The Assyrians suffered when the Russians withdrew from Persian Azerbaijan, leaving the Assyrians exposed to Turkish and Kurdish attacks. In one village, “eighteen of the most beautiful young girls were selected and taken into the church where they were stripped naked and violated in turn on top of the Holy Gospels.”

Viscount Bryce in his preface to the English translation of Fr Joseph Naayem’s harrowing account of the treatment of the Assyrians noted how they were, together with the Armenians, “victims of the plan for exterminating Christianity root and branch, although the Turks had never ventured to allege that these communities had given any ground of offence.”

There were terrible tortures: nails torn out, feet shod like horses, priests skinned alive. In his preface to the Parliamentary Blue Book, Bryce noted that “the record of the rulers of Turkey for the last two or three centuries, from the sultan on his throne down to the district Mutessarif, is . . . an almost un­­broken record of corruption, of injustice, of an oppression which often rises into hideous cruelty.”

The remnant of Assyrians left hoped that the League of Nations would grant them a safe haven, a territory where their faith and their culture might be protected and flourish. They were doomed to disappointment.

Yacoub provides us with the dark background to the contemporary destruction of the Christian minor­ities of Syria and Iraq by Daesh, the so-called Islamic State. There are the same terrible tortures; the same cultural destruction; the same refugees; the same longing for safe havens in ancestral homelands; and the same pleading for asylum in supposedly Christian nations. And the remnant of Assyrians still resid­ent in the Middle East are among those minorities caught up in this repetition of the terrible tragedy of a century ago.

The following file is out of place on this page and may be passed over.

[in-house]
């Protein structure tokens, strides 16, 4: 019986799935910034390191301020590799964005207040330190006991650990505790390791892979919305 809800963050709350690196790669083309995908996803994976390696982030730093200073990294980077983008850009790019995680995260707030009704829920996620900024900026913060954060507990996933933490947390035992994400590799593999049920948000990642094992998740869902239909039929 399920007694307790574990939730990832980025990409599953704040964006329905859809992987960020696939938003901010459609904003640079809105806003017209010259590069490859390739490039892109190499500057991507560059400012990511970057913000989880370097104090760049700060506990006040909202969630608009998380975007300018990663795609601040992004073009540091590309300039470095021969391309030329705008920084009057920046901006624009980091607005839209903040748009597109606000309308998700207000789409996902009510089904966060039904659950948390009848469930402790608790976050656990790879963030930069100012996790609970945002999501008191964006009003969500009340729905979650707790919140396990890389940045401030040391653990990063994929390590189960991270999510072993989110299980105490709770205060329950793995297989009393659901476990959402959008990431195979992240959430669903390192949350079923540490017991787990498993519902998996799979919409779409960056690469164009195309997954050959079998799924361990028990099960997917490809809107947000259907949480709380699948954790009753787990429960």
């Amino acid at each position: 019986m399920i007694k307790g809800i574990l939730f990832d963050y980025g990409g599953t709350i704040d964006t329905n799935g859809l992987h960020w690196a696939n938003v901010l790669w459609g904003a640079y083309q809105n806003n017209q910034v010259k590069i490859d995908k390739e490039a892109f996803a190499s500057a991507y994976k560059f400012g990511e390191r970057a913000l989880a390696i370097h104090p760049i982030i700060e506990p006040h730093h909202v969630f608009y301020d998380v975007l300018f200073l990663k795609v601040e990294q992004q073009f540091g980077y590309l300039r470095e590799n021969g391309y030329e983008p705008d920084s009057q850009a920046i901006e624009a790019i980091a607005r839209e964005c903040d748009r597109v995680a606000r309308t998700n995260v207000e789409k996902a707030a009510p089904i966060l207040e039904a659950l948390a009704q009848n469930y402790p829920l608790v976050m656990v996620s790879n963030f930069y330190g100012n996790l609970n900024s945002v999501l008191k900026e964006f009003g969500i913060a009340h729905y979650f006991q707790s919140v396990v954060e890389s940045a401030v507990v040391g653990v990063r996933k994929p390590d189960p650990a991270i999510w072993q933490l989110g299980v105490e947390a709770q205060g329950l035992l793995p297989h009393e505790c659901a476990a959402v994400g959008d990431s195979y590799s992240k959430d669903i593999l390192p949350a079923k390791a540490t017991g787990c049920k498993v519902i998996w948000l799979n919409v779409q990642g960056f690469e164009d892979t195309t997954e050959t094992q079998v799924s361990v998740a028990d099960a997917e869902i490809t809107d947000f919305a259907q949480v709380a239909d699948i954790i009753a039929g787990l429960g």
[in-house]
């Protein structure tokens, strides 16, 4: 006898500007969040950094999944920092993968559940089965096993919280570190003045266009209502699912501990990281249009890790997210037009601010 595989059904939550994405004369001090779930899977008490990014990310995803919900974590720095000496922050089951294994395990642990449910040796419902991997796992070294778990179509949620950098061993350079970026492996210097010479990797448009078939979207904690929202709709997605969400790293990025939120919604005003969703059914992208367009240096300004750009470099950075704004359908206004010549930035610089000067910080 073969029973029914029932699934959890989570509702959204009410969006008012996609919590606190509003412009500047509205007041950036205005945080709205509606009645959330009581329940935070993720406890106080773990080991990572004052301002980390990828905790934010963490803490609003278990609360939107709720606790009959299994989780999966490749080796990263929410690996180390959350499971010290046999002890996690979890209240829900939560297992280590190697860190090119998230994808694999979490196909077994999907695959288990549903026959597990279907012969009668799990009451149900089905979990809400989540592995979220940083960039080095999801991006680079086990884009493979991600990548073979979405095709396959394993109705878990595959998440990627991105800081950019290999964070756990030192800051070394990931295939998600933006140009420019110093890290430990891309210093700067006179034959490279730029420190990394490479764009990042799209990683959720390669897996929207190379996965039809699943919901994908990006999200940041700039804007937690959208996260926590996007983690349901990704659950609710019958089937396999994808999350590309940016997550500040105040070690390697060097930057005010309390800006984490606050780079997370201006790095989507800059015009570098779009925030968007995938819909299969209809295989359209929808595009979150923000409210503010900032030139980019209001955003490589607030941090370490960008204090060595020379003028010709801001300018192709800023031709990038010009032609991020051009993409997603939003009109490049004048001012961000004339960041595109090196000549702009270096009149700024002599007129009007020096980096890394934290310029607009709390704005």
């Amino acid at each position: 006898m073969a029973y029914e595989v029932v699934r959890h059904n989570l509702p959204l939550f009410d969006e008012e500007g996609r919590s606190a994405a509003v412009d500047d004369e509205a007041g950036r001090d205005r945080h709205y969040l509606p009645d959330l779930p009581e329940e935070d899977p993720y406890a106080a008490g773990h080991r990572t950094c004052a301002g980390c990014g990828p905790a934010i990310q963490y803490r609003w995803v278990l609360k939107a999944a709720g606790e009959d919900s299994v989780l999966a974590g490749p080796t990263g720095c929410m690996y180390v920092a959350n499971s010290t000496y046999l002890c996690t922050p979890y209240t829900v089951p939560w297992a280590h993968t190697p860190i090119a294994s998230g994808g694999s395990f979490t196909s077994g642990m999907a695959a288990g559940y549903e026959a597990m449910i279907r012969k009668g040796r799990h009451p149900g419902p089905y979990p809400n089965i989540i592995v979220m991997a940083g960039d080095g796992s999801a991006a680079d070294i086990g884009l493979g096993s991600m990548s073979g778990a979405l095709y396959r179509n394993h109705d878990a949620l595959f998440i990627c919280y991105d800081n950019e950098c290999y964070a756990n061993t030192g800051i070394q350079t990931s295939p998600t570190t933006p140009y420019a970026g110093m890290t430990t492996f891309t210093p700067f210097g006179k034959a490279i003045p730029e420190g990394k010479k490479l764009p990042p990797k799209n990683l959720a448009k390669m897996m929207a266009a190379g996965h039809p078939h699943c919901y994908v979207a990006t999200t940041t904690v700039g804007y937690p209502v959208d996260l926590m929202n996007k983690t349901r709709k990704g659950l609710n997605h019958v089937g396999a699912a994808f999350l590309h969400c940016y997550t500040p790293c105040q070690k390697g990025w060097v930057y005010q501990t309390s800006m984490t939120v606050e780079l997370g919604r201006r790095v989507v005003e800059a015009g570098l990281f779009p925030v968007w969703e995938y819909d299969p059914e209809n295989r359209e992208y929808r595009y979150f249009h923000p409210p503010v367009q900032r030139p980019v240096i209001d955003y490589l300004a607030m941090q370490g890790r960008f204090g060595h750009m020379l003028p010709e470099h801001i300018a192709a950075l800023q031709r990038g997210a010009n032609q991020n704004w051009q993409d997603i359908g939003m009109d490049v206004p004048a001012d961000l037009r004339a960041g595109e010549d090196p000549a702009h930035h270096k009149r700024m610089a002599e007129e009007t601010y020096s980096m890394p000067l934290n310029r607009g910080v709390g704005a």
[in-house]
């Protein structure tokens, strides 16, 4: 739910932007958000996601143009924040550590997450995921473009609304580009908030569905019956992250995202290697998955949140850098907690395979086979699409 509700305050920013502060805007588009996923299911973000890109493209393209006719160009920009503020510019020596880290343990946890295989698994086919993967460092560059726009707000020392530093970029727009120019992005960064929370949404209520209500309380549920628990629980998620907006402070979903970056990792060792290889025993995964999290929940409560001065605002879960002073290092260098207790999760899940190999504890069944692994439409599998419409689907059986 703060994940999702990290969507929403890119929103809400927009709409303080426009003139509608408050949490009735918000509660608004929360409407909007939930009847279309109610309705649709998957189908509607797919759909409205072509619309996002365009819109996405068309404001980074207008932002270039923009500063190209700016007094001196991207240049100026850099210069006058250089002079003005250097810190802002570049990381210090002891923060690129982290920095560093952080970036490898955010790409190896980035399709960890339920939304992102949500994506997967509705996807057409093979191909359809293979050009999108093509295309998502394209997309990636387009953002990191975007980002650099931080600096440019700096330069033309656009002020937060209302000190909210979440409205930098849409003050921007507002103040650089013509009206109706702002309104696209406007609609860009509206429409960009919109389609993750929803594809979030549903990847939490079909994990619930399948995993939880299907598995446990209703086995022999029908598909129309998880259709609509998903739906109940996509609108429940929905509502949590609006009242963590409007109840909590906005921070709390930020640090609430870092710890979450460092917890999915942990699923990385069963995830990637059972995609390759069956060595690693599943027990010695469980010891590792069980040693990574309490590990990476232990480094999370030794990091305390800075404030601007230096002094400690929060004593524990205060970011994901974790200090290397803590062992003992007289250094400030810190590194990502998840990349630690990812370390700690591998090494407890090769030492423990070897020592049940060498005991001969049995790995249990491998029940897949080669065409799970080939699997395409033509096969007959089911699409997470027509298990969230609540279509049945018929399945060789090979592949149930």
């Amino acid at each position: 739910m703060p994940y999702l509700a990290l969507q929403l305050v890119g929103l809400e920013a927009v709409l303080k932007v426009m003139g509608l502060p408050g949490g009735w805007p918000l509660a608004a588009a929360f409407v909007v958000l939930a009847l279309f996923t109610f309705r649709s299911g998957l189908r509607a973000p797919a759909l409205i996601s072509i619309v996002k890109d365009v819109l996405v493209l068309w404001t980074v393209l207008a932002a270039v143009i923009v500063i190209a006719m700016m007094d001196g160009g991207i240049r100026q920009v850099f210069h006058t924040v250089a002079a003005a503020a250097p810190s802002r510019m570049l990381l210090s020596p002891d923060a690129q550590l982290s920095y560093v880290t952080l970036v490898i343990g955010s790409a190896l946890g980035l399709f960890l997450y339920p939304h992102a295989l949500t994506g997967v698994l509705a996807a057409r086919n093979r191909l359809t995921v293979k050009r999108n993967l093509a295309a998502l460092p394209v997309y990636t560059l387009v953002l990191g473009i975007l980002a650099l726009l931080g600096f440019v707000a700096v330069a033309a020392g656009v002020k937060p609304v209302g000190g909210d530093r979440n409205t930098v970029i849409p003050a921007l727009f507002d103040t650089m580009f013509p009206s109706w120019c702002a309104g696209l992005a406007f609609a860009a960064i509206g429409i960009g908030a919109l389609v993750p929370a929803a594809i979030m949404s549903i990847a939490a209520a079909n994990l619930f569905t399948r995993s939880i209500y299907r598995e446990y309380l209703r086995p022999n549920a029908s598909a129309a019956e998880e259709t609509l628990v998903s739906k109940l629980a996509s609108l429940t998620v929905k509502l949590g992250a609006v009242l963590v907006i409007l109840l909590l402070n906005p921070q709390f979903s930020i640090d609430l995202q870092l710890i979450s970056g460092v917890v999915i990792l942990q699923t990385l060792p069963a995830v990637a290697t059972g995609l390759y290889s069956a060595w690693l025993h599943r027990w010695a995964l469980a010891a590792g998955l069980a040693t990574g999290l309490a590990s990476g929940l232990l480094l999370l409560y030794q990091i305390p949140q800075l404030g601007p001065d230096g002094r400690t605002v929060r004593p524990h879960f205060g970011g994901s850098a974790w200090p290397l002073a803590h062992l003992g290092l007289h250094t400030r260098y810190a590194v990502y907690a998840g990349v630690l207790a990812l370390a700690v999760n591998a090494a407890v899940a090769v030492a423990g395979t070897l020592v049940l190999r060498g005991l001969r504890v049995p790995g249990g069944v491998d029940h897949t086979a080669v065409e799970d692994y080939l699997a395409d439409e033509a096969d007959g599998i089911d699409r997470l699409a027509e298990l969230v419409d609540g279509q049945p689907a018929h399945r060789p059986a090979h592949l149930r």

The Rt Revd Dr Geoffrey Rowell is a former Bishop of Gibraltar in Europe.

Browse Church and Charity jobs on the Church Times jobsite

Church Times Bookshop

Save money on books reviewed or featured in the Church Times. To get your reader discount:

> Click on the “Church Times Bookshop” link at the end of the review.

> Call 0845 017 6965 (Mon-Fri, 9.30am-5pm).

The reader discount is valid for two months after the review publication date. E&OE

Forthcoming Events

Green Church Awards

Awards Ceremony: 6 September 2024

Read more details about the awards


Festival of Preaching

15-17 September 2024

The festival moves to Cambridge along with a sparkling selection of expert speakers

tickets available



Festival of Faith and Literature

28 February - 2 March 2025

The festival programme is soon to be announced sign up to our newsletter to stay informed about all festival news.

Festival website


ViSIt our Events page for upcoming and past events 

The Church Times Archive

Read reports from issues stretching back to 1863, search for your parish or see if any of the clergy you know get a mention.

FREE for Church Times subscribers.

Explore the archive

Welcome to the Church Times


To explore the Church Times website fully, please sign in or subscribe.

Non-subscribers can read four articles for free each month. (You will need to register.)